Confucius said, "To learn and to practice what is learned is pleasure, is it not? To have friends come from afar is happiness, is it not? To be unperturbed when not appreciated by others is gentlemanly, is it not?"
My 58th birthday, 4 am on a Sunday morning and I'm laid out on the living room floor, unable to move, back spasms and pain that have me begging my wife, Doreen, to call an ambulance and have them take me to the hospital. The pain has me crying and screaming.
I thought, "How will it be possible to go on the road to Europe and around the States in this kind of condition?" Months of physical therapy work on my old back problem and here I was unable to even turn over, or get up, not to speak of walking.
But with the help of a folding cane, four bottles of medication and Doreen, there I was at Kennedy Airport being pushed in a wheelchair to board a British Air jet to London.
This begins a tour of London, Newcastle, Leeds and Manchester in England; Paris, Brest, Lille, Poitier, Avginon and Nevers in France; Geneva and Lusanne in Switzerland; Wuppertal, Germany; Rome, Navara, Florence and Como in Italy; Zagreb, Croatia; Maribor, and Ljubljana in Slovenia; somewhere in Holland; Vienna, Austria; Buffalo, Chicago, Detroit, Cincinnati, Washington and New York City. 45 days on the road, 19 in Europe with saxophonist Assif Tsahar, then seven in the States with drummer Chad Taylor and bassist Tom Abbs, 19 more in Europe with Assif before I get to return to New York City and my own bed.
Over and over I ask why I am doing this. It's just too much, the travel and the performing.
While somewhere in Holland - places are beginning to blend together. Names of people, hotels, venues, all start to become one. I hurt all the time. The medication was screwing up my mind and making me depressed. Daily I pray for relief from the pain and stress of it all.
Through it all Assif was beautiful. He suffers my burdens and his own, not allowing me to carry anything. His many kindnesses become an example of how I would like to be. And it was the same in the States with Chad and Tom.
Still, there's the question, "Why am I doing this?"
Then, while riding through the Alps on a moonlit night on the way back to Paris, a letter that I had written to a young American student in London some years ago comes back to me. He had asked me a question about my childhood.
Thanks for giving me an opportunity to reflect on times past. It is something that I rarely give enough time to. Yes, I liked to build things as a young person. But in the rural South all the boys that I knew liked to build things.
We did not have money to buy much, so our imaginations were fertile with ideas wanting to be rendered, carts, stilts, tree houses, gliders and planes and kites, sledges and skis when it snowed, stick horses with heads, broom handle rifles with board stocks, sling shots, inner tube rafts with sails, bows and arrows, small battery powered cars with wheels of wood cut using a hole saw. When I was 12 I started to express an interest in the sciences. Electronics and astronomy, along with music, were always in my thinking.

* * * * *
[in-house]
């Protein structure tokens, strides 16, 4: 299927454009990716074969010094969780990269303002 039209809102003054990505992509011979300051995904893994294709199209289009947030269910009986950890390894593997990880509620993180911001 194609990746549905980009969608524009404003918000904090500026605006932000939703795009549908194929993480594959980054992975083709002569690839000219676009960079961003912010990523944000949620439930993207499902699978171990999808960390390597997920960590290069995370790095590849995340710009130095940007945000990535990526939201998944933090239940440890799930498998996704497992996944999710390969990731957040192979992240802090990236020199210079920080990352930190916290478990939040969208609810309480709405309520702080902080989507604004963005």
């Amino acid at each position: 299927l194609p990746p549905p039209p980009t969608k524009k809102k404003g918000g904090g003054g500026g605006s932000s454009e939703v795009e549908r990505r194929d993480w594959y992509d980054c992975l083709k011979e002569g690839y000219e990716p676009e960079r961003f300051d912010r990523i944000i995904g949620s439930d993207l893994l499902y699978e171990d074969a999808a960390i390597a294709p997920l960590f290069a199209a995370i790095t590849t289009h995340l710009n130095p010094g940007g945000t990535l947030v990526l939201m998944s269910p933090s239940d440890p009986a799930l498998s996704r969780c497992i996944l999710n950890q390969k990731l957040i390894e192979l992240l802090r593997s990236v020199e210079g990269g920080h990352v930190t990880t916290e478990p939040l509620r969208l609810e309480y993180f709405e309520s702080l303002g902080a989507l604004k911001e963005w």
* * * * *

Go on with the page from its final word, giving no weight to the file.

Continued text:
Short wave and ham radio were hobbies. I started building my first radio receivers, transmitters and amplifiers. I built telescopes and solar furnaces. My first transmitter was made from a Model T Ford spark coil that used a telegraph key and a 200-foot long wire antenna. I was just sending Morse code to my friend Johnny a block away, but every TV in the town and miles around was messed up when my little box was up and running. Another was a transmitter that broadcast through the ground. Then there was the 2 transistor radio that had no batteries which ran off of the current rectified from the carrier wave of a local AM station. A crystal radio was tuned to the local station and supplied the juice for the 2 transistor regenerative circuit. The whole thing was contained in a Maxwell House Coffee can. Transistors were new then and were much appreciated by me because they did not need the high voltage and currents of the tube circuits. The first audio amp that I built took me about 6 weeks. The day came to test and see if it worked. I checked the schematic against the wiring for the last time, plugged the power chord into the wall, and threw the switch. The tubes started glowing blue-violet then bright red. Smoke started coming from the power transformer and soon the whole thing blew up and caught fire. This was exciting stuff. Wow! I felt good. Others were concerned that I had worked so long and hard on the project and that it had ended in catastrophe. But it was quite spectacular to me how the damn thing had taken itself out. It was fun building it. And I had learned a lot. I did not need another amp. The process of building it and dreaming of how it was to be used was very rewarding and fulfilling.
For me it's all about learning.
There it was, the inquisitive mind, the exploring, the knowing more, the making of things from nothing, the improvising, the process of doing and of "make do".
Yes, it is about the learning, and the performing of the music for the people, and the learning and advancing forward, building and learning and advancing forward 'til we wither away into dust.
The near 60-year old Cooper-Moore is an improviser, composer, music educator and music and instrument creator, designer, and builder (e.g. the xylophone related ashimba, as well as the bass diddly-bow, horizontal hoe-handle harp, the 3-string fretless banjo and electric mouth bow). He has associations with saxophonist David S. Ware, William Parker, Bill Cole and more recently Assif Tsahar.